I’ve been thinking about this topic a lot lately when bringing EventBridge’s EventBus into some applications. On the current projects I’m working on with existing code, I’ve said 100 times, if EventBridge existed when I started them, I wouldn’t have so much SNS->SQS based code lying around. But such is life when working in evolving tech. Enter the EventBus Mesh
Subscribe SNS to EventBridge Pipes
Legacy Serverless to New Serverless
I’ve been thinking and working hard on how I can start to introduce EventBridge and Pipes into some of my existing applications. Unfortunately, I have SNS in front of a lot of my service code and you can’t natively subscribe SNS to EventBridge Pipes. So I’ve started pondering this idea of how to integrate Legacy Serverless Applications into an ecosystem as new features are developed with more modern Serverless concepts. What I really want is a way to connect SNS to EventBridge Pipes.
BatchGetItem with Golang
I haven’t had to use the Batch API a great deal over the past few years. When thinking more on it, it’s not that I have anything against the API, it is just that I never had a reason to work with it. However, over the past couple of months I saw that I’d used it twice in a project and with good success. My Golang and DynamoDB content has been doing well so I figured there might be some appetite for this one. And with all that said, I wrote this article highlighting how to use DynamoDB’s BatchGetItem with Golang.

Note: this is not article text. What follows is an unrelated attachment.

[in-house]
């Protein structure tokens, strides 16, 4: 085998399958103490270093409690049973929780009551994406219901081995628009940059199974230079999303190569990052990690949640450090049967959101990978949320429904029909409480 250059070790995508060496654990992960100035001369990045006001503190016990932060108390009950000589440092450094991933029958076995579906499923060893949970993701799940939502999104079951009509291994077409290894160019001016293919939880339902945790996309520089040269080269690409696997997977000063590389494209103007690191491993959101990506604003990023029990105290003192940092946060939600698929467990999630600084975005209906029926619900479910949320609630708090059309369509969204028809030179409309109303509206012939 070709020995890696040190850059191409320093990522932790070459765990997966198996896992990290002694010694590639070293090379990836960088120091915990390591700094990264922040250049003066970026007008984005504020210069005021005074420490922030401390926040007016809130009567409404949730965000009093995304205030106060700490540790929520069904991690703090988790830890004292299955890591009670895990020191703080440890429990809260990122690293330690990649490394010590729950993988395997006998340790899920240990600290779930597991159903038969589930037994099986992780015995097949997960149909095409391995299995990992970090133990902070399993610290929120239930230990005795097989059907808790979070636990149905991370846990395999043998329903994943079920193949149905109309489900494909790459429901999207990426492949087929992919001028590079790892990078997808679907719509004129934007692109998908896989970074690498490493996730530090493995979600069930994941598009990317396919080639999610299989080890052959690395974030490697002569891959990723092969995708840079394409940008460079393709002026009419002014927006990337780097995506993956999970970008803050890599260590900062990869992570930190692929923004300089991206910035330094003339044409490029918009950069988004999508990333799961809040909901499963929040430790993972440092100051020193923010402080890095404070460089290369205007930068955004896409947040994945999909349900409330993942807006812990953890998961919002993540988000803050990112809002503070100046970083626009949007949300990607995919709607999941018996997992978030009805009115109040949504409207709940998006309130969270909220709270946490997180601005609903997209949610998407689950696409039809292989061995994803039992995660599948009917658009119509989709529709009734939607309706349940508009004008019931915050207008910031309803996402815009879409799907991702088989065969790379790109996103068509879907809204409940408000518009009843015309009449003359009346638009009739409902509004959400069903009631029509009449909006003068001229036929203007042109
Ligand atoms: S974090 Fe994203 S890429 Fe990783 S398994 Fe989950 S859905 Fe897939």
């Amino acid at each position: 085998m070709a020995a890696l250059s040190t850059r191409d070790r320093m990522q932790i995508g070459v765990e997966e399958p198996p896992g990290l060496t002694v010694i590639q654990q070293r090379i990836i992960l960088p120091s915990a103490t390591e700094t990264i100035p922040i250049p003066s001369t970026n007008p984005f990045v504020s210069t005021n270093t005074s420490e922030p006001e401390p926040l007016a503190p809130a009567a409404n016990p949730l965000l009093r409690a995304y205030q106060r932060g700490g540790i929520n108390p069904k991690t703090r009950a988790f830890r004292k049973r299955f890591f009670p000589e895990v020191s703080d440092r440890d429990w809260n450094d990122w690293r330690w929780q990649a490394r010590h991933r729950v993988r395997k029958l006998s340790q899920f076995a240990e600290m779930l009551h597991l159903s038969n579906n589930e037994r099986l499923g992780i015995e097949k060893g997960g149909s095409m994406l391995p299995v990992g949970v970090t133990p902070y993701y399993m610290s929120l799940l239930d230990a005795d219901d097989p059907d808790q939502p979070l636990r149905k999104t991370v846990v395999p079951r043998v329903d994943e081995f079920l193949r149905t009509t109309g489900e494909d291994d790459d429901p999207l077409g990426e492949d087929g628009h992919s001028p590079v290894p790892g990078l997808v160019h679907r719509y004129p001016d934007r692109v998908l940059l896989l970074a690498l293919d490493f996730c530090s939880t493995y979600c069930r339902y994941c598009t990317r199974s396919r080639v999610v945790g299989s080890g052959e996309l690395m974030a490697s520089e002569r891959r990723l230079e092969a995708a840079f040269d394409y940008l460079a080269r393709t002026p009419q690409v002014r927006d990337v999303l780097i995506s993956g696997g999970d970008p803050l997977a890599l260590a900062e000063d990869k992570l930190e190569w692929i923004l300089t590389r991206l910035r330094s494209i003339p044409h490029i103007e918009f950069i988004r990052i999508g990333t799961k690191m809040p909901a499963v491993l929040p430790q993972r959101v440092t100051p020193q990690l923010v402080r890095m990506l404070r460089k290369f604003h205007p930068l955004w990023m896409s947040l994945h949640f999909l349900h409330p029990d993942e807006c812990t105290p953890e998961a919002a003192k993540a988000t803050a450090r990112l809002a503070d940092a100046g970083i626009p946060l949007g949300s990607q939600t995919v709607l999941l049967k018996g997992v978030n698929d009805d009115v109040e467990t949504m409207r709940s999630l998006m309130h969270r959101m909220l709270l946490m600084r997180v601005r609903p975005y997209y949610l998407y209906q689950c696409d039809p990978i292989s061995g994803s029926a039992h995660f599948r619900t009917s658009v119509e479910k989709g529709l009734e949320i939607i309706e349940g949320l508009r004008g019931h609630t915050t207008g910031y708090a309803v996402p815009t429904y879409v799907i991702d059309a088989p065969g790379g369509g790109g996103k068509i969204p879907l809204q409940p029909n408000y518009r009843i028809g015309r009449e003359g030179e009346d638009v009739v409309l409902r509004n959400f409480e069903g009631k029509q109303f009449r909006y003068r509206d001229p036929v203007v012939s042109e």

Common AWS CLI commands and explanations
I tend to lose track of some of the commands or things I run often and by the time I think to script or alias something, I’ve long sense forgotten it. Then I end up running
history | grep -i <some phrase> hoping that it’s in my history. The point of this article is just to document and capture some the common AWS CLI commands that I use pretty often.
Parsing a Parquet file with Golang
I know it’s 2023, but you can’t get away from processing files. In a world of Events, APIs and Sockets, files still exist as a medium for moving data around. And a very common one at that. In recent years I’ve found myself dealing with Apache Parquet format files. And more specifically I often end up dealing with them coming out of AWS S3. If you are a consumer at all of the AWS DMS product when replicating, you will find out that parquet format is a great way to deal with your data as its designed for efficient storage and retrieval. There aren’t too many options for parsing a parquet file with Golang, but I’ve find a library I really enjoy and the article below will describe how to make the best use of it.
As always, here is the link to the Github Repository if you want to skip ahead